Over the past fifty years, Americans have gained a growing dependence on visual aides to tell a story (such as television shows, Netflix, and video games). But one source of media that has been neglected over the years are those of the radio/audio format. I will be the first to admit, I never really saw the point nor thought it was at all interesting to actually listen to some story over the radio because in my mind I figured “Well why not see it all act in front of me rather than waste my time with hearing a story?”. But, listening to well-known professionals in the field does make a so called “visual lover” like me gain a new outlook on storytelling through audio.
Ira Glass, host of a renowned radio show called- This American Life explains in a video interview the overall underrated importance of audio storytelling and creativity. The first part of the video, Glass explains just like regular storytelling you need to understand the building blocks of telling a story. He later elaborates upon the point by saying when it comes to audio storytelling the best way to tell it is combined through different parts. One, being the anecdote or the actually sequence of events in the story. This anecdote needs to have a “flow” meaning which connects all plot points together. Glass says that if the flow has a good momentum then the listener will not be bored. The other component he then states, is raising questions to those listening and proceed to answer those questions. Not only does this peak the listeners interest but it keeps them wanting more of the story. Finally, Ira Glass says what I took to be the most important part was to reflect on the story. Tell your listeners “Here’s why this is important and how it may or may not affect you”.
Ira Glass also dabbled in talking about creativity and honing it in when it comes to creating a story. He says it’s difficult to find a story rather than creating one, and it’s okay to kill the ideas or as he puts it ever so lightly “kill the crap”, this will enable you to execute a great story to your audience. One of the last points he makes which I thought was good to take note of is sometimes (he stresses especially at the beginning), you will make mistakes and your work won’t be that good, but you need to keep working at it because eventually things will come together for you.
Radiolab’s host Jad Abumrad recycled the ideas that Ira Glass had said but did emphasize the importance of details in audio storytelling. Abumrad says by describing the details of things- no matter how simple they may be this puts no distance between the host and the listeners. The lack of details as Abumrad states actually to be the greatest advantage to audio storytelling because this allows a “co-authorship” to form between the listeners and the host as I they were working on it together and we can imagine our own image of what is happening as it is being described. Abumrad than closes saying while no one is perfect, there is always room for improvement, something I can attest to, that I need to work on.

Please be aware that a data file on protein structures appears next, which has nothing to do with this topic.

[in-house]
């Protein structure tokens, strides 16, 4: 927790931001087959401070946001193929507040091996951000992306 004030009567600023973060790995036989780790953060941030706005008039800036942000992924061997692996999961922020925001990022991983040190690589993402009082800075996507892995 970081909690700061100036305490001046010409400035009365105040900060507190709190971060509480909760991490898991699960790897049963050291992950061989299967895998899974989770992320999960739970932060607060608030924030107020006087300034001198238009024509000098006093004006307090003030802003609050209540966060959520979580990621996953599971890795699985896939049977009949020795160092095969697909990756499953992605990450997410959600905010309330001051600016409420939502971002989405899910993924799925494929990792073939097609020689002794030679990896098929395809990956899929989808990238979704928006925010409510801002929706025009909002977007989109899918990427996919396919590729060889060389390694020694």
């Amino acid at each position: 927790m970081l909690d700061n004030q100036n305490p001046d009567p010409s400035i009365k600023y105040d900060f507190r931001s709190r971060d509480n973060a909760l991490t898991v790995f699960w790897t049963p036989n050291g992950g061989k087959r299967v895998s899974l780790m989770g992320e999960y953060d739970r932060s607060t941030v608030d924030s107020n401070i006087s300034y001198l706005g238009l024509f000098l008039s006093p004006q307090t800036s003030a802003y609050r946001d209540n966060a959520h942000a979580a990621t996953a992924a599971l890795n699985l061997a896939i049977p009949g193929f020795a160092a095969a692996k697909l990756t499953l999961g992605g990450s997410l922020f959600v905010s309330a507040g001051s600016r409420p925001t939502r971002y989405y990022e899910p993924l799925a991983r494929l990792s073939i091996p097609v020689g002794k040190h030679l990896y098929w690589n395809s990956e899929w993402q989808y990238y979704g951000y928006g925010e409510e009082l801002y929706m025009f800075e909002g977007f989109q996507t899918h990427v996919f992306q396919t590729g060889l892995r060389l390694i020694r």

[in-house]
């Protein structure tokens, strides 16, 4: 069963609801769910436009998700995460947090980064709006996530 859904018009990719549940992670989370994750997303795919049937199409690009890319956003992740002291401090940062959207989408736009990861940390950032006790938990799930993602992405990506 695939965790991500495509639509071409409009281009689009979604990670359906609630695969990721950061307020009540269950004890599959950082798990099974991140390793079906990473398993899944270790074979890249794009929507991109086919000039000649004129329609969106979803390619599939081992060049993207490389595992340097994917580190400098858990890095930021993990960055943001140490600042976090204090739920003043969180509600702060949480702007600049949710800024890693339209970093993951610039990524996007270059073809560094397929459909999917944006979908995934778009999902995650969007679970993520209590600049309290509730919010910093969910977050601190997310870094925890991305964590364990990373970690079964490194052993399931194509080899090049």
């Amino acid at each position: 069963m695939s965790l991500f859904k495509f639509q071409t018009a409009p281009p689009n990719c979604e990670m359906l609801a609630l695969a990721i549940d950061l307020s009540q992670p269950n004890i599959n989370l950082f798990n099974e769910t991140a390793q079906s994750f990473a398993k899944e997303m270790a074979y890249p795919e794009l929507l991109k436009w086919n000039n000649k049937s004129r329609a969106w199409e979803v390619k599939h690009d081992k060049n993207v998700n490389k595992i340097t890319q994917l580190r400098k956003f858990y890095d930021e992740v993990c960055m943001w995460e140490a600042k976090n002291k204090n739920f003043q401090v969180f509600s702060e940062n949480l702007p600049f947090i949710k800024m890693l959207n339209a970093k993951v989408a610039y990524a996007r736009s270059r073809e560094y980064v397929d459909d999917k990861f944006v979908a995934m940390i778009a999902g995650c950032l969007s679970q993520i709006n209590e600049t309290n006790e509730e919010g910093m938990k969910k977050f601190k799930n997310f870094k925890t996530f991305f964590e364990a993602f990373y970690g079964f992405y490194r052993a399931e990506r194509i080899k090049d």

I can’t say I will ever have a beautiful relationship with radio shows or an other forms of audio storytelling like I do with my television shows and video games but I can say that listening to both Glass and Abumrad I do gain massive respect and understanding for what they do. If I ever come across a radio talk show, I will take the time to listen because a lot more goes into it than what people think. Another key point I got from listening to these two was how to approach the way I create and do my assignments. I think from now on, more attention will be focused on all the details and flow of how I put my assignments together. One last thing, hearing both Glass and Abumrad reflect on their experiences with work one can tell they had a passion for what they do despite the many mistakes they encounter and no matter how bad things can backfire putting you effort into something can make a worthwhile story.